Working with vendors is a large part of serving on the board of a managed community. Every community has outside partners for services like landscaping, sanitation, cable and Internet provision, pool maintenance, valet services and more. Open and effective communication among the board, the management company and the vendors employed by the association is an important part of making the most of any community’s operating budget and improving the lifestyles of its residents.
What can happen if communication among those entities isn’t consistent, open and effective? “Ineffective communication with vendors can cost your community money, but more importantly, it can result in loss of trust,” according to Bob Rogers, executive director of high-rise at FirstService Residential. “That means trust that the residents have in both the management company and the board, and also the trust the board has in the management company to manage vendors and recommend the right vendors for the community. It only takes one poor communication for things to turn sour.”
Jim Magid, vice president of lifestyle at FirstService Residential, asserted that poor communication can lead to services not being timely or not performed to the level that the board would like. “Building great relationships through ongoing dialogue helps to make sure that the property is serviced at an appropriate level so the community residents will be happy.”
Poor communication with vendors can cost your association money too. If you don’t understand the details in a contract and don’t keep an open line for questions and clarifications, you may not realize that your community isn’t getting the services you think you are signing up for…. and then you will need to pay for the missing elements separately, impacting your operating budget.
If you aren’t sure whether or not your current property management maintains open communication with vendors, ask! It’s important to make sure that outside vendors operate in the best interests of your community. “At FirstService Residential, our associates are all well-versed in the importance of vendor relationships and effective communication,” Rogers explained. “Boards appreciate that we bring that additional level of support. Because of the trust we create with our vendors, almost any situation between boards and vendors can be resolved fairly.”
A basic part of communication is simply understanding the language each party is speaking. Most board members are not going to be experts in all the areas of running a managed community, but it’s important that you have a basic knowledge of the terminology being used.
“Board members are expected and required to execute contracts related to things like landscaping and other topics they may not be previously familiar with,” said Derrick Lee, manager of business development at FirstService Residential. “That fiduciary responsibility means that they need to understand what they are signing, what the work entails. It’s not enough to just consider price. Board members need to know more about what vendors are doing in order to make sure it’s being done.”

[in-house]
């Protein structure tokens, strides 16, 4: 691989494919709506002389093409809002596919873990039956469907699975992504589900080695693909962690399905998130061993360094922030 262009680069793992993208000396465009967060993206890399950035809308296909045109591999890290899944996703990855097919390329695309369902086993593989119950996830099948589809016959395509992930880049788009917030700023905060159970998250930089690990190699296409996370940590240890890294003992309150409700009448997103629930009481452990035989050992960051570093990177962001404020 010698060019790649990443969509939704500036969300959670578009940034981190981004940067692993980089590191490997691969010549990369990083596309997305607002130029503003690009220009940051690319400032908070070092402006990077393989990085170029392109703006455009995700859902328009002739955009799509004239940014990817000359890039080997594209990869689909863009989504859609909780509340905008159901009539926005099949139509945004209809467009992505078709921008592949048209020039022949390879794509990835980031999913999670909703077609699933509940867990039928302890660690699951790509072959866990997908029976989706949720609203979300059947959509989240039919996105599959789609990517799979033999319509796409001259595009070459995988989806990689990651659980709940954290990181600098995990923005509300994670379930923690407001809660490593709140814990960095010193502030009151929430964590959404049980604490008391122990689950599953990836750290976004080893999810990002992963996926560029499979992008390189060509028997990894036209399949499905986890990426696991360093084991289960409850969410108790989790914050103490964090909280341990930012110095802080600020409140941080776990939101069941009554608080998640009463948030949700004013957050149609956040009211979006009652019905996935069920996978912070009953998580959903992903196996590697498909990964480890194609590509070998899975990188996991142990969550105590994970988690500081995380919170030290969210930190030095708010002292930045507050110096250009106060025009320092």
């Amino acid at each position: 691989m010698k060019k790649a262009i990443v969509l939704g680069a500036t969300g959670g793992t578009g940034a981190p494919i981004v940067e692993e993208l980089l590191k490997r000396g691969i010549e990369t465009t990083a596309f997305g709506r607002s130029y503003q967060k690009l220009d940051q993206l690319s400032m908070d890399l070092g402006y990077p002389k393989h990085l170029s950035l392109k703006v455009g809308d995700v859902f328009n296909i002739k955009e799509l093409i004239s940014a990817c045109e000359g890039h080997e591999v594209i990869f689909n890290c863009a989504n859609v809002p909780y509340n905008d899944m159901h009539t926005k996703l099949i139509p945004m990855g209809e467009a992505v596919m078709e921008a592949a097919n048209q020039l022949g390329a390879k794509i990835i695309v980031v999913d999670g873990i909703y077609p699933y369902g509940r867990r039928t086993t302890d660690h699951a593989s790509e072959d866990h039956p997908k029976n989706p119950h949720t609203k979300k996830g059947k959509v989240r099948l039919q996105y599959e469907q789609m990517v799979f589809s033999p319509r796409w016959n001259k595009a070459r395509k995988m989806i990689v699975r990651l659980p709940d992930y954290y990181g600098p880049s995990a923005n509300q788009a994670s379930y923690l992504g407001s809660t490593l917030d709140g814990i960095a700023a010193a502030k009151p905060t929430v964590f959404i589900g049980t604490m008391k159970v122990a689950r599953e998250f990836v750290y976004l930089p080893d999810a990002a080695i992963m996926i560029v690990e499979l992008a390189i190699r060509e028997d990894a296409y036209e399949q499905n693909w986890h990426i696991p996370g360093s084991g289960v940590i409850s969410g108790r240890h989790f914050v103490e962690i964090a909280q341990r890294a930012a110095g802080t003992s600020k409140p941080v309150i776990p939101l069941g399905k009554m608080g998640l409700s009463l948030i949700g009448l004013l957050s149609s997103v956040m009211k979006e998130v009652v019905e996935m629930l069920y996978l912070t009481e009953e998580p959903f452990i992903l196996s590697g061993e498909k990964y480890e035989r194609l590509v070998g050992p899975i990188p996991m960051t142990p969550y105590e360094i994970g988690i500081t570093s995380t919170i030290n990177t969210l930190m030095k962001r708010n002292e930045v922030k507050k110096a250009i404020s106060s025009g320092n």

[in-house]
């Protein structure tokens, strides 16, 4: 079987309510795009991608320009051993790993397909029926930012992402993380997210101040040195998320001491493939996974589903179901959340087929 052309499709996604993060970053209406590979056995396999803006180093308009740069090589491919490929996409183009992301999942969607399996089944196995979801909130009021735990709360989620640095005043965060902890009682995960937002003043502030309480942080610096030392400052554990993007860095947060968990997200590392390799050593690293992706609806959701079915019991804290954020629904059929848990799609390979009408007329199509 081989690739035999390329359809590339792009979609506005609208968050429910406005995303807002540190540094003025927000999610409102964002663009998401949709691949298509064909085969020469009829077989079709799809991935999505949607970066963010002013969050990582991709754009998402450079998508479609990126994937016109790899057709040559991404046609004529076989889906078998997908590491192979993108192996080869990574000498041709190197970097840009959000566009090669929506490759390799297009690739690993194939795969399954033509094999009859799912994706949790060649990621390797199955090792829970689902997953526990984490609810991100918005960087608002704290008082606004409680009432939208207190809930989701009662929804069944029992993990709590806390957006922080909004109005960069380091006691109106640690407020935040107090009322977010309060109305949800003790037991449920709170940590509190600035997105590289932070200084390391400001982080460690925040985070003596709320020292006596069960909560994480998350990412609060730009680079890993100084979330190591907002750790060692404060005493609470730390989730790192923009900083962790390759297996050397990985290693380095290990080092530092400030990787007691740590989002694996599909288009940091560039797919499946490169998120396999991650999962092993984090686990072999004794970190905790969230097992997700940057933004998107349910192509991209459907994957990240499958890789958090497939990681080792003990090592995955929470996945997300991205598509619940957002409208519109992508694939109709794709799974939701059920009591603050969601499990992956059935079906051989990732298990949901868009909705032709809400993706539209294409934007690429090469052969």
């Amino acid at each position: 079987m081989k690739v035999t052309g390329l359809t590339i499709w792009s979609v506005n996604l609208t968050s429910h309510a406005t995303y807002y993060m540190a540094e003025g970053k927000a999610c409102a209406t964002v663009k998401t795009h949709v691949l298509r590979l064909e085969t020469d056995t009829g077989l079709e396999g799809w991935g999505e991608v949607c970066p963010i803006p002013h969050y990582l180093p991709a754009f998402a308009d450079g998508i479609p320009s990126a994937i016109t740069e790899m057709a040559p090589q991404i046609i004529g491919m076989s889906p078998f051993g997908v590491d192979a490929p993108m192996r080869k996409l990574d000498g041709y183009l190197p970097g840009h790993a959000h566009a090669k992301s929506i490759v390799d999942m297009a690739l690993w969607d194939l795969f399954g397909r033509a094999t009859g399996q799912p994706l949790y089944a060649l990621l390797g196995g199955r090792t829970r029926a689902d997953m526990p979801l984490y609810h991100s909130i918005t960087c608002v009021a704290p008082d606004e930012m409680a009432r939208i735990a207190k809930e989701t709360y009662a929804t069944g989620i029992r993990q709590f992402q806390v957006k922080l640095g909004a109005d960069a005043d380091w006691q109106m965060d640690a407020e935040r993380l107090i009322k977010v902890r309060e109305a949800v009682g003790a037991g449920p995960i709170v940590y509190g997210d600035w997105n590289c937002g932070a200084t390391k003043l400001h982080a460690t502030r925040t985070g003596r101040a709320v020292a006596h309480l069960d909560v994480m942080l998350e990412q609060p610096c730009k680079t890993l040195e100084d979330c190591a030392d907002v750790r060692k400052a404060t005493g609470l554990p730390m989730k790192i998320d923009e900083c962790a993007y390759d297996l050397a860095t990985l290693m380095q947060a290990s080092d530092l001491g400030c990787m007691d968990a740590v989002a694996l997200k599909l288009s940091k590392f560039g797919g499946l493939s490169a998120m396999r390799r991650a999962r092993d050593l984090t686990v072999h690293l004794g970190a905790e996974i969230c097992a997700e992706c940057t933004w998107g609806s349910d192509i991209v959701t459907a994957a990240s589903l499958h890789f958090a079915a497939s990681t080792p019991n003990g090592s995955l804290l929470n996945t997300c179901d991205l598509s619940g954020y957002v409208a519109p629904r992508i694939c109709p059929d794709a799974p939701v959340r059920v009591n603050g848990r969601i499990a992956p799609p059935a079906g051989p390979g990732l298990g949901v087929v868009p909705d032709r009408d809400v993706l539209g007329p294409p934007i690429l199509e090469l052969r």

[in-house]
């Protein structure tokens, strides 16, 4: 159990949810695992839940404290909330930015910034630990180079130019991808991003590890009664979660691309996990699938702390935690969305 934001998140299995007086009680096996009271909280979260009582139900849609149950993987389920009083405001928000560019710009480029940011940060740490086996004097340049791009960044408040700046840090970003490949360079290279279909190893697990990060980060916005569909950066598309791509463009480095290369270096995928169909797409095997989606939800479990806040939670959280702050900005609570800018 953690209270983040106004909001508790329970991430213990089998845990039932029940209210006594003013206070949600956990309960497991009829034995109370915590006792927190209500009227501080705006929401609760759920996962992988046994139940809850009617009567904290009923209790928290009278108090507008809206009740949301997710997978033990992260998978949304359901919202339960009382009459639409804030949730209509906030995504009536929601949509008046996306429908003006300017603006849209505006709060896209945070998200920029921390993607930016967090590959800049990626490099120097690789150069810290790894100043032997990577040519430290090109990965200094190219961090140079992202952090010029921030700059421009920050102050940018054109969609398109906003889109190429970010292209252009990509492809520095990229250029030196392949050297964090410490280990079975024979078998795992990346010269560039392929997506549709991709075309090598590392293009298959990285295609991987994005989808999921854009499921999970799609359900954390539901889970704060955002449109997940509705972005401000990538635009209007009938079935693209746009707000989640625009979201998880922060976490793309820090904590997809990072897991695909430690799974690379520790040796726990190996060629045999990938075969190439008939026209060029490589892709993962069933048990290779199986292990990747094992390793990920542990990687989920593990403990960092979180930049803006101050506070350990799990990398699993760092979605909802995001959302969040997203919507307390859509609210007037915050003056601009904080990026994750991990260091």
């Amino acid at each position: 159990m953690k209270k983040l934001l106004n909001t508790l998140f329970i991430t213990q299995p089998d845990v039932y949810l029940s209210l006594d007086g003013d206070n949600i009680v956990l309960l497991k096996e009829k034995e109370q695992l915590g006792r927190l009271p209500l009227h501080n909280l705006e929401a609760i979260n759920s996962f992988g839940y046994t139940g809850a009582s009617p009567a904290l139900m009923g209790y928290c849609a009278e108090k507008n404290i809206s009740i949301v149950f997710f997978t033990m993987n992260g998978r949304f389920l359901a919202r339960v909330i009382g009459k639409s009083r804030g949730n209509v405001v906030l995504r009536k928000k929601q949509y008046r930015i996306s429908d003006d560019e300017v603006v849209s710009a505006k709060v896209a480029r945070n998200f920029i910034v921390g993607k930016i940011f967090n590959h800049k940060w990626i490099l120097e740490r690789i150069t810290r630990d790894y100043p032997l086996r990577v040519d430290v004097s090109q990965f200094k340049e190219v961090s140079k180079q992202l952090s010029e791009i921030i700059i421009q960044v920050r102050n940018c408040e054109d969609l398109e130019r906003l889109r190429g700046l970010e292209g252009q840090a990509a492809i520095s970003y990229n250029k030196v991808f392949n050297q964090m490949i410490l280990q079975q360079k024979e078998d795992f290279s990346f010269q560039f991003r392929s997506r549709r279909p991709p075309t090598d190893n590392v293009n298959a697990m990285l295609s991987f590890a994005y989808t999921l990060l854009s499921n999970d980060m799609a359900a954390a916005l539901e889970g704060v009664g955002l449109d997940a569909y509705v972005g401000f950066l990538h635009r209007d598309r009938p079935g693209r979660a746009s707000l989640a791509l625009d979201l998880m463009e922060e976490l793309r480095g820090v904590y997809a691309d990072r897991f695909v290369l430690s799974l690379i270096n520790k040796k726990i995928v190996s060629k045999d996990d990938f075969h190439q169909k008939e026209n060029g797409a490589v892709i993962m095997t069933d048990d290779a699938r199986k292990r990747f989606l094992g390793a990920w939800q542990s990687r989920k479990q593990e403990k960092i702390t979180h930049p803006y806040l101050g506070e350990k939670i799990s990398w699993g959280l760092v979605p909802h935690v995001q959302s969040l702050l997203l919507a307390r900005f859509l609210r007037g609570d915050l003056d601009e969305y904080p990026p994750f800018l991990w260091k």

Magid agreed, but maintained that the board should be involved early in vendor discussions and leave the details of execution to the management company. It is important the board communicate any critical elements of their vision for the community to the vendor and be clear about what they require from each potential vendor they meet with.
“Board members must know enough to understand what they should expect, what level of service is being provided for their community and what reasonable expectations are for that vendor,” he explained. “Of course, a self-managed community is going require more knowledge from the board members as far as monitoring the work being done and knowing that contracts are being fulfilled properly. Having a professional management company involved takes that responsibility off board members, because we know best practices, thanks to our experience managing multiple communities.”
How can boards and management companies know they are up-to-date on the terminology and jargon being used by their vendors? Some management companies offer educational seminars or roundtables that let board members hear directly from vendors. “In addition to our in-house educational opportunities, I suggest that board members go to home shows, garden shows and other trade events so they can interact directly with vendors and pick up literature on the latest techniques and products,” Magid said. Keeping your management staff informed and educated is important too.
Rogers also said he encourages his team members to take advantage of First Class, which offers associates and board members professional development and educational opportunities on a variety of topics. “Of course, we also bring in subject matter experts from other parts of FirstService Residential when we don’t have the knowledge to address an issue locally. Because of our size, we have that ability to tap into other people in the company when needed.”
Lee said that vendors in many different disciplines host events that allow property managers to earn continuing education credits, and that many welcome board member attendance as well.
Now that you’re committed to communicating with your vendors, and to getting educated in speaking their language, you’re ready to work with them as partners, to optimize your community association’s budget and improve the lifestyles of the residents in your community.
For more information about how a professional property management company can help you work with vendors to make the most of your association’s budget, contact FirstService Residential, North America’s leading property management company.